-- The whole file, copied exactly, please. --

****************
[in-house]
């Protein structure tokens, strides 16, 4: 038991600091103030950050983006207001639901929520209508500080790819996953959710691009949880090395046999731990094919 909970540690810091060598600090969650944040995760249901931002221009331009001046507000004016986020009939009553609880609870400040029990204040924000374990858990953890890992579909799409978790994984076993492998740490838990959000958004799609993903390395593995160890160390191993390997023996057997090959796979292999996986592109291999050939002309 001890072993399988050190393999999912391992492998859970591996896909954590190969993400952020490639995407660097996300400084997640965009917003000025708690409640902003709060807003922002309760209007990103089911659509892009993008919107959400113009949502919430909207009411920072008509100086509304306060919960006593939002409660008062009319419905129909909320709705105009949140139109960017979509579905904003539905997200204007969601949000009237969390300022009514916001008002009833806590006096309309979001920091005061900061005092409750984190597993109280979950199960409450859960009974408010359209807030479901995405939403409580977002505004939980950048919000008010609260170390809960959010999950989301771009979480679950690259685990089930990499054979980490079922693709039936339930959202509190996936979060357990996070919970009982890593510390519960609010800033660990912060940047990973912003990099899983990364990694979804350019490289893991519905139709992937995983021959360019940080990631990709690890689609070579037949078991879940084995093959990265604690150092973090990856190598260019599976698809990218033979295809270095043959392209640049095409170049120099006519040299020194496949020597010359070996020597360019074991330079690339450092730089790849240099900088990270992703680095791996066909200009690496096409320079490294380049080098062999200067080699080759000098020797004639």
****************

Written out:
[in-house]
């Protein structure tokens, strides 16, 4: 038991600091103030950050983006207001639901929520209508500080790819996953959710691009949880090395046999731990094919 909970540690810091060598600090969650944040995760249901931002221009331009001046507000004016986020009939009553609880609870400040029990204040924000374990858990953890890992579909799409978790994984076993492998740490838990959000958004799609993903390395593995160890160390191993390997023996057997090959796979292999996986592109291999050939002309 001890072993399988050190393999999912391992492998859970591996896909954590190969993400952020490639995407660097996300400084997640965009917003000025708690409640902003709060807003922002309760209007990103089911659509892009993008919107959400113009949502919430909207009411920072008509100086509304306060919960006593939002409660008062009319419905129909909320709705105009949140139109960017979509579905904003539905997200204007969601949000009237969390300022009514916001008002009833806590006096309309979001920091005061900061005092409750984190597993109280979950199960409450859960009974408010359209807030479901995405939403409580977002505004939980950048919000008010609260170390809960959010999950989301771009979480679950690259685990089930990499054979980490079922693709039936339930959202509190996936979060357990996070919970009982890593510390519960609010800033660990912060940047990973912003990099899983990364990694979804350019490289893991519905139709992937995983021959360019940080990631990709690890689609070579037949078991879940084995093959990265604690150092973090990856190598260019599976698809990218033979295809270095043959392209640049095409170049120099006519040299020194496949020597010359070996020597360019074991330079690339450092730089790849240099900088990270992703680095791996066909200009690496096409320079490294380049080098062999200067080699080759000098020797004639």